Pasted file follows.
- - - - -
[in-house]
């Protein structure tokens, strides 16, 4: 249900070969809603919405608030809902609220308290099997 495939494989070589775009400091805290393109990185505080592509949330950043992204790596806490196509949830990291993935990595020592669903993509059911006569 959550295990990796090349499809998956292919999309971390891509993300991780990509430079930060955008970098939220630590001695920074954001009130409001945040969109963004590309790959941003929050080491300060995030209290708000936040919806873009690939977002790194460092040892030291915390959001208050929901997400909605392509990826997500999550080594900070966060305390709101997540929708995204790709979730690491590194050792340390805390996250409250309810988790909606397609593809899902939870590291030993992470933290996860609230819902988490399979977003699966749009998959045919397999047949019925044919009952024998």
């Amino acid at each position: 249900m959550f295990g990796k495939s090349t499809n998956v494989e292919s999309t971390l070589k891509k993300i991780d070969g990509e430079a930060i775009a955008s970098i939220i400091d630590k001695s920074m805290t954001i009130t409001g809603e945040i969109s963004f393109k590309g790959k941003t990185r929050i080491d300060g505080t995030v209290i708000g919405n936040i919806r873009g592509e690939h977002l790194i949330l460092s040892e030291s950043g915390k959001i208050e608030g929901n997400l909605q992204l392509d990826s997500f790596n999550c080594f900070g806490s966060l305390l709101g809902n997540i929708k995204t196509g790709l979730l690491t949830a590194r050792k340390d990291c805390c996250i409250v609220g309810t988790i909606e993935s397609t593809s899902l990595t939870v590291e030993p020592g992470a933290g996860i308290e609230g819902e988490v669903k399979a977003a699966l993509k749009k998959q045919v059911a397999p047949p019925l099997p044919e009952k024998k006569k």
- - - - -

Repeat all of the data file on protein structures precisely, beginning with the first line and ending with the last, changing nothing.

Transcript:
[in-house]
């Protein structure tokens, strides 16, 4: 249900070969809603919405608030809902609220308290099997 495939494989070589775009400091805290393109990185505080592509949330950043992204790596806490196509949830990291993935990595020592669903993509059911006569 959550295990990796090349499809998956292919999309971390891509993300991780990509430079930060955008970098939220630590001695920074954001009130409001945040969109963004590309790959941003929050080491300060995030209290708000936040919806873009690939977002790194460092040892030291915390959001208050929901997400909605392509990826997500999550080594900070966060305390709101997540929708995204790709979730690491590194050792340390805390996250409250309810988790909606397609593809899902939870590291030993992470933290996860609230819902988490399979977003699966749009998959045919397999047949019925044919009952024998």
């Amino acid at each position: 249900m959550f295990g990796k495939s090349t499809n998956v494989e292919s999309t971390l070589k891509k993300i991780d070969g990509e430079a930060i775009a955008s970098i939220i400091d630590k001695s920074m805290t954001i009130t409001g809603e945040i969109s963004f393109k590309g790959k941003t990185r929050i080491d300060g505080t995030v209290i708000g919405n936040i919806r873009g592509e690939h977002l790194i949330l460092s040892e030291s950043g915390k959001i208050e608030g929901n997400l909605q992204l392509d990826s997500f790596n999550c080594f900070g806490s966060l305390l709101g809902n997540i929708k995204t196509g790709l979730l690491t949830a590194r050792k340390d990291c805390c996250i409250v609220g309810t988790i909606e993935s397609t593809s899902l990595t939870v590291e030993p020592g992470a933290g996860i308290e609230g819902e988490v669903k399979a977003a699966l993509k749009k998959q045919v059911a397999p047949p019925l099997p044919e009952k024998k006569k």